You skip the probate process. So yes, TOD, registration is a very good idea if you want to avoid the probate process. But there might be reasons within the family that that isn't the ideal solution. For example, let's say that one of the three of you is a drug addict. Or one of the three of you is in jail or one of the three of you was a minor under the age of 18 who legally can't inherit assets or what if fill in the blank for whatever particular reason, a spendthrift or in a bad marriage. And you're afraid that the inheritance going to the sister would end up going to the soon to be ex-husband? There are lots of reasons why you might not want to distribute the money immediately upon death to everybody equally. The TOD doesn't allow you to alter it. It's simple, it's quick, it's easy. But it's also unable to be modified for this reason. What you might want to do instead is have your mom create a revocable living trust and title that account into the name of the trust.
Inside of a trust, you can have much more elaborate sets of rules. For example, I'll allow two of the children to get their inheritance right away. But the drug addict or the person who's in jail, there are going to be conditions under which they get the money. For example, they can't get the money until they're out of jail or they can't get their money until the 35, or they can't get to the money until they're out of rehab or we're not going to give them the money at all. Instead, we'll give them an allowance. We'll give them a monthly check for life, because if I gave them a lump sum of money, the money would be gone within a few weeks. So you can create the criteria under which the inheritance is distributed and you can do differently for each heir rather than treating everybody the same all at once. So you know your family best, as does your mom. And you can determine with your sisters as to whether or not you need to go the trust route. But failing that, yeah, the TOD is probably a good, easy, convenient solution to the problem.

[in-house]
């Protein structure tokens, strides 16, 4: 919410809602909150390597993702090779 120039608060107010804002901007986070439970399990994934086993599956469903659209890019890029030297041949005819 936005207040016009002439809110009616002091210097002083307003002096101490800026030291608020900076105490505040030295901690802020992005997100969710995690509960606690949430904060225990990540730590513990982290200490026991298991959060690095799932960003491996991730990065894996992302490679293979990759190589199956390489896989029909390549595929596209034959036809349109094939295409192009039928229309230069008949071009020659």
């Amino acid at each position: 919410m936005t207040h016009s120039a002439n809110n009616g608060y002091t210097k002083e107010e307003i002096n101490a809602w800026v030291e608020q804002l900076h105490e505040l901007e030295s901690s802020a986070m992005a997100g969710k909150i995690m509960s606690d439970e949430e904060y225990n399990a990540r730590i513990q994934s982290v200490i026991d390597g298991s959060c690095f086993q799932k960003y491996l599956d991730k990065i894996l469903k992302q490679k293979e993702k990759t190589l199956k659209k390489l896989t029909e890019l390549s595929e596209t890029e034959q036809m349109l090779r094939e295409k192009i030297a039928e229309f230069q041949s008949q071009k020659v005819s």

Kurt: Okay, so we don't have to worry about going to probate at all with her will if we do a TOD?
Ric: Or at least regarding that asset. Now she has other assets. I'm assuming beyond this one account.
Kurt: We'll just focus on this this one situation that I'm calling.
Ric: Okay. If this one asset is titled as TOD, it skips probate. But if she owns a house, if she owns a car, if she has other investment accounts elsewhere or other financial assets, bank accounts, etc., those are all still going to go through probate.
Kurt: And if I may also ask, should our father's will go through probate as well?
Ric: It has to.
Kurt: Okay. I think that's it. Thank you very much.
Ric: I'm very glad I was able to be helpful to you, Kurt. And I wish you in the very best. And my condolences to your mom and your sisters and yourself and the loss of your dad. Thank you. That was Kurt in Glendale, California, here on The Truth About Your Future. You got a question? Do the same thing that Kurt did. Send me an email to askRic@thetruthayf.com.